New abstract submitted

For Charting the Digital Charting the Digital: Play, Discourse, Disruption Venice Italy – more-21567

Theme: Playful cartography & Future Mapping: Attitudinal MiniMaps and Embodied Interaction

Various virtual environments have used ideas like world maps or minimaps,small-scale pictures within pictures ofthe world, to allow quick orientation through large virtual environments.Generally, these ideas are to facilitate navigation and orientation, but they could also be used thematically to increase immersion in virtual environments, show the behavioral states of other players, or reveal different perspectives of the same ‘world’.

In virtual environments, users do not have access to peripheral visual information available to them in reality (due to the lesser field of vision, no sideways glances and no natural sideways motion of the eyes through ambulation). In game design, the player often wishes to know where enemies are without having to leave the screen.

Designers often create a hybrid visual environment of 3D world and translucent overlay map as a way of getting around these problems.

Rather than directly recreate the 3D environment as plan objects, game designers often represent the moving players and rotate the map view to always reflect what is in front of the player.

Figure 1: Lugaru-an example of a game using an overlayed rotating map (lower right corner).

For example, in the game Lugaru (Fig. 1),the overlay map rotates with orientation of the player’s bunny avatar, and reveals only the plan outlines of buildings. Lugaru notonly shows other moving characters and where they are facing (the enemies are represented by triangles), but the moving map symbols of the enemies change colour to indicate if they are just walking,in a sensing state, or have found and arechasing the player’s avatar.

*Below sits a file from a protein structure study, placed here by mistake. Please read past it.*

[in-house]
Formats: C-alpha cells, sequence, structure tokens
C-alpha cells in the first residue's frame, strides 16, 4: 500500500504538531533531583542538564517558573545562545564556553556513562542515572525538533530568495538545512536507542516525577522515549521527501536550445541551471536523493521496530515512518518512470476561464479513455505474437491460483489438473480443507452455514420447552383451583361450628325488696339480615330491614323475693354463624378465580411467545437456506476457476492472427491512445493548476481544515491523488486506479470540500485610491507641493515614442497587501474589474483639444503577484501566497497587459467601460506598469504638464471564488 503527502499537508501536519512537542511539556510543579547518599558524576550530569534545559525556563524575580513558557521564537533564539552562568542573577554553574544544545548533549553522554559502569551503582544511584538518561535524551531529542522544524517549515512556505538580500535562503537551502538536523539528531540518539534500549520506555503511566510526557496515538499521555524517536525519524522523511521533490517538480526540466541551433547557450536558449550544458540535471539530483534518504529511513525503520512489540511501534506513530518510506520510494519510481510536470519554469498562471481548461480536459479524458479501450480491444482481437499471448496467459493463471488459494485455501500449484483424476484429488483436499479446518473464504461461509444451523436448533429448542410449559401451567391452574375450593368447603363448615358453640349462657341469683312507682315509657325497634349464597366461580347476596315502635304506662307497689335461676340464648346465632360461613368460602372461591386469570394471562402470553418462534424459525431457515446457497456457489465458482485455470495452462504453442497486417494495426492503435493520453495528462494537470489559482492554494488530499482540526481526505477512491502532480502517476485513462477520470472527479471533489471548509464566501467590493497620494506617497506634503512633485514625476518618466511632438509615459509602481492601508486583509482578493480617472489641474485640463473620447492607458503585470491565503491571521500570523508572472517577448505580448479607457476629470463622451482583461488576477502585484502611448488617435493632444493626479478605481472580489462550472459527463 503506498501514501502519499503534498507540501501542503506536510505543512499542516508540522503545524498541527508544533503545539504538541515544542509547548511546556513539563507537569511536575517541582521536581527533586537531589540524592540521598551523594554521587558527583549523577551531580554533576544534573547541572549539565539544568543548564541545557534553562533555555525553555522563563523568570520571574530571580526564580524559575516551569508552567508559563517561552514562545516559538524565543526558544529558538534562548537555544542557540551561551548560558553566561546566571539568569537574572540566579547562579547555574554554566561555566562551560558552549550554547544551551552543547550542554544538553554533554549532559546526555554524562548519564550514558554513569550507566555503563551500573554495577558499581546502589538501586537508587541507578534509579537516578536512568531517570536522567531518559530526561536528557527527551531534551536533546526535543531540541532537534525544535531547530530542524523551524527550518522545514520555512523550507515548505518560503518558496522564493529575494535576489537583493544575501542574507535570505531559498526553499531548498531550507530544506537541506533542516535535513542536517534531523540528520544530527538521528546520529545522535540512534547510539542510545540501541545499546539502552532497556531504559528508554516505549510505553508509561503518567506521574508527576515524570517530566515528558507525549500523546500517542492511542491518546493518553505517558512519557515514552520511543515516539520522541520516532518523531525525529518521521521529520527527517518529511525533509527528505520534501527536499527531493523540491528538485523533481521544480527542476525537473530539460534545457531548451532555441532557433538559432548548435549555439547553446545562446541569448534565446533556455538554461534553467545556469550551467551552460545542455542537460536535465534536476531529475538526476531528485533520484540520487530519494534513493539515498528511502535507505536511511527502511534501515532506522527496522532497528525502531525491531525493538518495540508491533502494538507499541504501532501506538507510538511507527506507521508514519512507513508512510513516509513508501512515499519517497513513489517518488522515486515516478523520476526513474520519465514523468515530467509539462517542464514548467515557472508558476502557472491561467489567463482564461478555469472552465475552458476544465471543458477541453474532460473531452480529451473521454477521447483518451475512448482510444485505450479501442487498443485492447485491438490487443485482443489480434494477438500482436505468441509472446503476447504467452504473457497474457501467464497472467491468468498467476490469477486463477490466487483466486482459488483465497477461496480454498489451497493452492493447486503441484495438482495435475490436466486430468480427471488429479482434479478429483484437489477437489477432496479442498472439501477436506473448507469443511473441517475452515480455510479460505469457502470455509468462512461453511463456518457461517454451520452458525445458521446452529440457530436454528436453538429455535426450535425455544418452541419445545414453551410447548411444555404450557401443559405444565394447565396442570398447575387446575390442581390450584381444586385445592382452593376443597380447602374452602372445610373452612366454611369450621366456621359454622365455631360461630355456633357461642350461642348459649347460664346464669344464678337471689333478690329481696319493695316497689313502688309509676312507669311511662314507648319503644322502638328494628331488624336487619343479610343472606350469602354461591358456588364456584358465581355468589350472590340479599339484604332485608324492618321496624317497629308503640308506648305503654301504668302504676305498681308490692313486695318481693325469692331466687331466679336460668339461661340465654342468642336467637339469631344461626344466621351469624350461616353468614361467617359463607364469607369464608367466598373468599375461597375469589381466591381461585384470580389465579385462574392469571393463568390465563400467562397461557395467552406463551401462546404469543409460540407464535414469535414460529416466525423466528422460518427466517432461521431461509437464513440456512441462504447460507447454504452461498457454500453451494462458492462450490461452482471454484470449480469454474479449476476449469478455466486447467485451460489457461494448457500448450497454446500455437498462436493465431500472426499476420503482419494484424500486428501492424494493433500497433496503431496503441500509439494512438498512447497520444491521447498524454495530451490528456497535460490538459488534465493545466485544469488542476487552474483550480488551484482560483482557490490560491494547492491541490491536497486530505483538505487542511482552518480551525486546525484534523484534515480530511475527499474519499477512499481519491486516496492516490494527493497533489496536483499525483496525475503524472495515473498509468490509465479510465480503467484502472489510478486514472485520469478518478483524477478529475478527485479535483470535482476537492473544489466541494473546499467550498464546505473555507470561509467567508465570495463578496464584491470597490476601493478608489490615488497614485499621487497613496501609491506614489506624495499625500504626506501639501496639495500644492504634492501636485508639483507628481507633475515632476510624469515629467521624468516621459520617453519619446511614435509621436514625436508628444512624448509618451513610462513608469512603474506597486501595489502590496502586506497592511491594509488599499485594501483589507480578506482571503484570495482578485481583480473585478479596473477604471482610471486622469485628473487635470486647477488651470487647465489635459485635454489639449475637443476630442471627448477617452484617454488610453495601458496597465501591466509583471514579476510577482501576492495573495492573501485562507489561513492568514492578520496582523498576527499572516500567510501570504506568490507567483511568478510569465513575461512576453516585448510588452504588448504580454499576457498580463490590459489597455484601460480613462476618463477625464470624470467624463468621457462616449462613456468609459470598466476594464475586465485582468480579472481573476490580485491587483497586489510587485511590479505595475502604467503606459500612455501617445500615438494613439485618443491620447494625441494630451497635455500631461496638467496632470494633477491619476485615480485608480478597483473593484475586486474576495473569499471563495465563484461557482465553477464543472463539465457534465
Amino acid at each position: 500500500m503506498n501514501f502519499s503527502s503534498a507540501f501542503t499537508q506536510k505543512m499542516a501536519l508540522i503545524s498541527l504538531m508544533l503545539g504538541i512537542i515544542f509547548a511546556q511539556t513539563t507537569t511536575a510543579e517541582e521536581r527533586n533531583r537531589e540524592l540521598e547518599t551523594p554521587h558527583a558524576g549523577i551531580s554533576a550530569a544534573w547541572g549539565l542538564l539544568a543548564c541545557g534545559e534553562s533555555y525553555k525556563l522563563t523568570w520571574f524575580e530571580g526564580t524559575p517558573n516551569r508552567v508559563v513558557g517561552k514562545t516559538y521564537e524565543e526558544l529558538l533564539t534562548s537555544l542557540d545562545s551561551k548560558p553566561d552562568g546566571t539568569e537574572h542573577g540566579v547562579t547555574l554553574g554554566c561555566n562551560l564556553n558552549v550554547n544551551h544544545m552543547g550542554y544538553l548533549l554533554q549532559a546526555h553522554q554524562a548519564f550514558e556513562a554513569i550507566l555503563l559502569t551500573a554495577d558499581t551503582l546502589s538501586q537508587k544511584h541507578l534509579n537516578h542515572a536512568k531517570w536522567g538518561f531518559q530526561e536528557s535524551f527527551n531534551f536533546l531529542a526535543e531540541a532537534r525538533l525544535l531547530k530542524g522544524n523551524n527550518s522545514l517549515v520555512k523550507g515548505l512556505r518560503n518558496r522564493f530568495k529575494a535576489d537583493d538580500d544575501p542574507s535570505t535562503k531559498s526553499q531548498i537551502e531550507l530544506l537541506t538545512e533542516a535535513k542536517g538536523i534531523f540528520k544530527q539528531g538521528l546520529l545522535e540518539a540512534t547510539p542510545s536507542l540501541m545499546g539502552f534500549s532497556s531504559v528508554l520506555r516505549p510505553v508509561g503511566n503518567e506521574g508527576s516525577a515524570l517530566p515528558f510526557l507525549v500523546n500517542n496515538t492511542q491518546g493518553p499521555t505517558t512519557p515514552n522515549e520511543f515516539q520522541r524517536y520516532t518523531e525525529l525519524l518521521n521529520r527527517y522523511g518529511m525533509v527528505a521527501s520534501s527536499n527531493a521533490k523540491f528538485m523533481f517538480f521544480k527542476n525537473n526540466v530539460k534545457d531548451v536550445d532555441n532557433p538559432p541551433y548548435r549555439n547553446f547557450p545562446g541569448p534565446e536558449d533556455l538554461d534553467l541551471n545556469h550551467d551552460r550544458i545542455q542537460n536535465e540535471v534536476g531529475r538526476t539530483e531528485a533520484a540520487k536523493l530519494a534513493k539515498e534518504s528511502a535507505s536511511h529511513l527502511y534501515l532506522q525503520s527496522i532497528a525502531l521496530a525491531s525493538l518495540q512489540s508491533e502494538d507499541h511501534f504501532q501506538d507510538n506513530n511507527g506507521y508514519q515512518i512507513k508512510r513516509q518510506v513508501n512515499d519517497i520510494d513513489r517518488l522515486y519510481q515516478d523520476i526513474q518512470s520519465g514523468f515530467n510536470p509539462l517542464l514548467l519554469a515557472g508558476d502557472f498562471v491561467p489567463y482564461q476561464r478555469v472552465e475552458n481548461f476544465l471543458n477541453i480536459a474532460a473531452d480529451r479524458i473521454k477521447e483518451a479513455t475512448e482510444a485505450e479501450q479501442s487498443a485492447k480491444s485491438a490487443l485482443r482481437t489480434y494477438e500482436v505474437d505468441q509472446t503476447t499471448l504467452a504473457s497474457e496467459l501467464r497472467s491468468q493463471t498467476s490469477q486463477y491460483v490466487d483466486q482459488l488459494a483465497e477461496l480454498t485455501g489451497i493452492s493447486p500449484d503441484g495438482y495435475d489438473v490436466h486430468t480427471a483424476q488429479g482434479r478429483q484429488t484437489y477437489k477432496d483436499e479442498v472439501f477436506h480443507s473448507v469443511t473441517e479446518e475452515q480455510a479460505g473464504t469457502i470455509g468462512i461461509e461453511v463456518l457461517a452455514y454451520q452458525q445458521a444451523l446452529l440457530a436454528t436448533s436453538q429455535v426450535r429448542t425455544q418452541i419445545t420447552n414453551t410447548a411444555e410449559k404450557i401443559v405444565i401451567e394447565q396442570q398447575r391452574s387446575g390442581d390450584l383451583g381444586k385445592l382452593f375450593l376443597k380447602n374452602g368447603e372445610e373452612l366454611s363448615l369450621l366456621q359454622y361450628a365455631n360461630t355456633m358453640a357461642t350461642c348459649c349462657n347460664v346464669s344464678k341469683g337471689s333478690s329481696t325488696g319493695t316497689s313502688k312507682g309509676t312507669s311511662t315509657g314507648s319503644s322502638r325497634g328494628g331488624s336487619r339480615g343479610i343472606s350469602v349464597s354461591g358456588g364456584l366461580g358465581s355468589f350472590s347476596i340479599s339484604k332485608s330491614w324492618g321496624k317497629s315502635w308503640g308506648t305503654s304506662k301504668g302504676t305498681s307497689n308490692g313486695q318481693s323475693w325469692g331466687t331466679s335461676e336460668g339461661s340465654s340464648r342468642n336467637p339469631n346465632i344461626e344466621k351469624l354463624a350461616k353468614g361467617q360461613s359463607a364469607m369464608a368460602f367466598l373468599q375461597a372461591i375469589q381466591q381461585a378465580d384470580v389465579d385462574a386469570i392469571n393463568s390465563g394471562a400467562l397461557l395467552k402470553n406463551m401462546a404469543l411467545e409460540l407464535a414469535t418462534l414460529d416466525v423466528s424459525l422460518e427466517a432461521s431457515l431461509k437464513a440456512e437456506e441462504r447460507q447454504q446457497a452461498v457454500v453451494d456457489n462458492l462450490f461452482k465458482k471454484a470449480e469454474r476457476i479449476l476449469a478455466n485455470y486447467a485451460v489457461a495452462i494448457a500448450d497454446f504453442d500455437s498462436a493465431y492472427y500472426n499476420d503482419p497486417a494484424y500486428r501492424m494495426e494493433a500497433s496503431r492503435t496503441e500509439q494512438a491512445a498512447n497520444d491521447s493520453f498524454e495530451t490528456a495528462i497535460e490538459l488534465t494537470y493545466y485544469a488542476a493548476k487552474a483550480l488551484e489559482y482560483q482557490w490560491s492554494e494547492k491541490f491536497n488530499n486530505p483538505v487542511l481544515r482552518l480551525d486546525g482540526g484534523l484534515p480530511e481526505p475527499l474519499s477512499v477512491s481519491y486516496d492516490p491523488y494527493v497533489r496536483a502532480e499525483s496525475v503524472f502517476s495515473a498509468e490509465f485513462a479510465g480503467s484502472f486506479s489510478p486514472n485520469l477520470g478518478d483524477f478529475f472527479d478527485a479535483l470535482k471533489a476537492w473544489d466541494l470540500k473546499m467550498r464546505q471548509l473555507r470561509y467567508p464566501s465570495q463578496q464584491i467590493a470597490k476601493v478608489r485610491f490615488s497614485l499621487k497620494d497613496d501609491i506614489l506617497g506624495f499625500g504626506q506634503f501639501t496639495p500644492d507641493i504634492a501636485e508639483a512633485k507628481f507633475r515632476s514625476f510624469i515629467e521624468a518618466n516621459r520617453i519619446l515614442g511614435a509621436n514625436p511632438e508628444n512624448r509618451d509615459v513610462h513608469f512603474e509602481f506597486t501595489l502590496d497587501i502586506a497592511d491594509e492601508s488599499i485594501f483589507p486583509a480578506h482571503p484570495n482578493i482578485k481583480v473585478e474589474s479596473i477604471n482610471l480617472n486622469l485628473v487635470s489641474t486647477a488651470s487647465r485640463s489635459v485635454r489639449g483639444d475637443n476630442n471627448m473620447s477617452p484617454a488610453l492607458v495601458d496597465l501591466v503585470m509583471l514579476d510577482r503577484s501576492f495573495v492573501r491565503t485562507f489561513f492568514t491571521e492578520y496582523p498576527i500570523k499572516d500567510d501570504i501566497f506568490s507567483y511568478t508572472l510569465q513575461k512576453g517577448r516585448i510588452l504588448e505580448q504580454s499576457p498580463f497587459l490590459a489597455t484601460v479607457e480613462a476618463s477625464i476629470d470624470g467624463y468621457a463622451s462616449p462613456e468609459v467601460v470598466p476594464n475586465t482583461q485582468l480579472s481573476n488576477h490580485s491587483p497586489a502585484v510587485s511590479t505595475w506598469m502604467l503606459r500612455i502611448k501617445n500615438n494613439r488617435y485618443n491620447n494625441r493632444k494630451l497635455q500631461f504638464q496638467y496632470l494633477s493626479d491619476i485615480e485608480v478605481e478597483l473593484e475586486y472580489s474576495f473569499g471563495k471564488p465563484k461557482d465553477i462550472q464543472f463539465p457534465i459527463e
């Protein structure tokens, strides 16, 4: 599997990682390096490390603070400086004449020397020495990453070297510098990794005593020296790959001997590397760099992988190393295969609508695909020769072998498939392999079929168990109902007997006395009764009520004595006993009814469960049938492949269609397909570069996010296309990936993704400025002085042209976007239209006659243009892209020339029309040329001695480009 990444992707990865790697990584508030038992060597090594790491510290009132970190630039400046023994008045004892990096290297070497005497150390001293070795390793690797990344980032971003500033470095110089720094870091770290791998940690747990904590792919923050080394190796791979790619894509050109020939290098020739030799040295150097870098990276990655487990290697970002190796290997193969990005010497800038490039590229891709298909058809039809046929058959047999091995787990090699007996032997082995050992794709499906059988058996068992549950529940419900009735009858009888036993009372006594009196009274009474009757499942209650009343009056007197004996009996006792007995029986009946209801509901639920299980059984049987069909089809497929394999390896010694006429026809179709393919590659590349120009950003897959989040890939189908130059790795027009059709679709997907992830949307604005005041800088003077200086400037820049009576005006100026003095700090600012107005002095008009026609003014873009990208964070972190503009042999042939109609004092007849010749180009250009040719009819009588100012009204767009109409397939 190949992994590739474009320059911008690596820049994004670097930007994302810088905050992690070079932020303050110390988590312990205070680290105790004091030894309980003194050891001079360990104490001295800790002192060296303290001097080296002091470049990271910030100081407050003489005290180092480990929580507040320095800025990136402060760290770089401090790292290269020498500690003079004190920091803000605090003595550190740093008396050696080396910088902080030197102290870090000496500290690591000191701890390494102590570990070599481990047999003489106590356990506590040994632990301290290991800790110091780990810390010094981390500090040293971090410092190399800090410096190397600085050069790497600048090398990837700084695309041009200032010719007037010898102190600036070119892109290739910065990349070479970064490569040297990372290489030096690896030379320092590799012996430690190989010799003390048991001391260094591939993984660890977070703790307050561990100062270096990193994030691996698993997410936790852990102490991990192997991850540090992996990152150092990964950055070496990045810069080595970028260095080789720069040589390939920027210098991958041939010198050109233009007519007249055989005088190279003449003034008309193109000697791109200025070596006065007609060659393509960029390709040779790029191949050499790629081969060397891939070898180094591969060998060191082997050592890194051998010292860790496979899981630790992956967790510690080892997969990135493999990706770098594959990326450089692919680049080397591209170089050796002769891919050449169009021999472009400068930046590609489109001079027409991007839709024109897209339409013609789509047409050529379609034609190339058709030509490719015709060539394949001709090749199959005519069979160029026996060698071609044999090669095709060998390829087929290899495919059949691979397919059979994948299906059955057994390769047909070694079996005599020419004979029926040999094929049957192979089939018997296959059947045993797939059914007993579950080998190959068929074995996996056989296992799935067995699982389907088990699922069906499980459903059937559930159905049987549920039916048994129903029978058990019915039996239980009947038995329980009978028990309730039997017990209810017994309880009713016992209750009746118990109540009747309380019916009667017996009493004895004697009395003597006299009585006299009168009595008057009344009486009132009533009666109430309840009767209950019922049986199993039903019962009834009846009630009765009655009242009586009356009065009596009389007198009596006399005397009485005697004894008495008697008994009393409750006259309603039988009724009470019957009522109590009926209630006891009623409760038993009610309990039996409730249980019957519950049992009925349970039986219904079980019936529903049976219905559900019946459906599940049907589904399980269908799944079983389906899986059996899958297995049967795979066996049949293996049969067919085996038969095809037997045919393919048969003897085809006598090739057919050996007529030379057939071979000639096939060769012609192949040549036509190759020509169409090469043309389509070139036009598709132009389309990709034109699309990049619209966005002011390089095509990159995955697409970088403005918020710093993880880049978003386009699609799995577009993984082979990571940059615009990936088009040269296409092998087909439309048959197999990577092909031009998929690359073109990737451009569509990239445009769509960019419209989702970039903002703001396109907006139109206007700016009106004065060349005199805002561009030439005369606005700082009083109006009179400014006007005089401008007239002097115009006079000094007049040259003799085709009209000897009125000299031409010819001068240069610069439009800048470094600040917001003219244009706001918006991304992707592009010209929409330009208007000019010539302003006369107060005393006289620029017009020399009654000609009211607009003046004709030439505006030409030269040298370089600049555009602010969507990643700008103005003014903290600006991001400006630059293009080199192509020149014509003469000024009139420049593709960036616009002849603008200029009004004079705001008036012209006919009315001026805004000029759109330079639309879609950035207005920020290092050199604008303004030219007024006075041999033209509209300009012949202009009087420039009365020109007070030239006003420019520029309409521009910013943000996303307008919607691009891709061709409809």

I suggest that these types of minimaps and similar devices in games are of great practical and creative potential for future environments, especially when coupled with the recent development of more affordable and reliable biofeedback devices.

We have been developing biofeedback (Fig. 2) and camera tracking peripherals and interfaces for a variety of purposes, but as far as we know they have not yet been employed in public visualization and large surround displays for use with interactive maps and gazetteers.


Figure 2: Biofeedback applied to the gameplay, music, AI and cinematic shaders of a horror game mod


Champion, E. (2010). Wayfinding across space, time, and society Cyber-­-archaeology (pp. 85-96): Archaeopress.

Champion, E., & Dekker, A. (2011). Indirect biofed architecture: Strategies to best utilise biofeedback tools and interaction metaphors within digital architectural environments. Paper presented at the 16th International Conference on Computer-Aided Architectural Design Research in Asia, CAADRIA 2011.

Champion, E. (2015). Motion Control For Remote Archaeological Presentations, Digital Heritage: 3D representations. Paper presented at the Aarhus University/Moesgaard Museum, Denmark.


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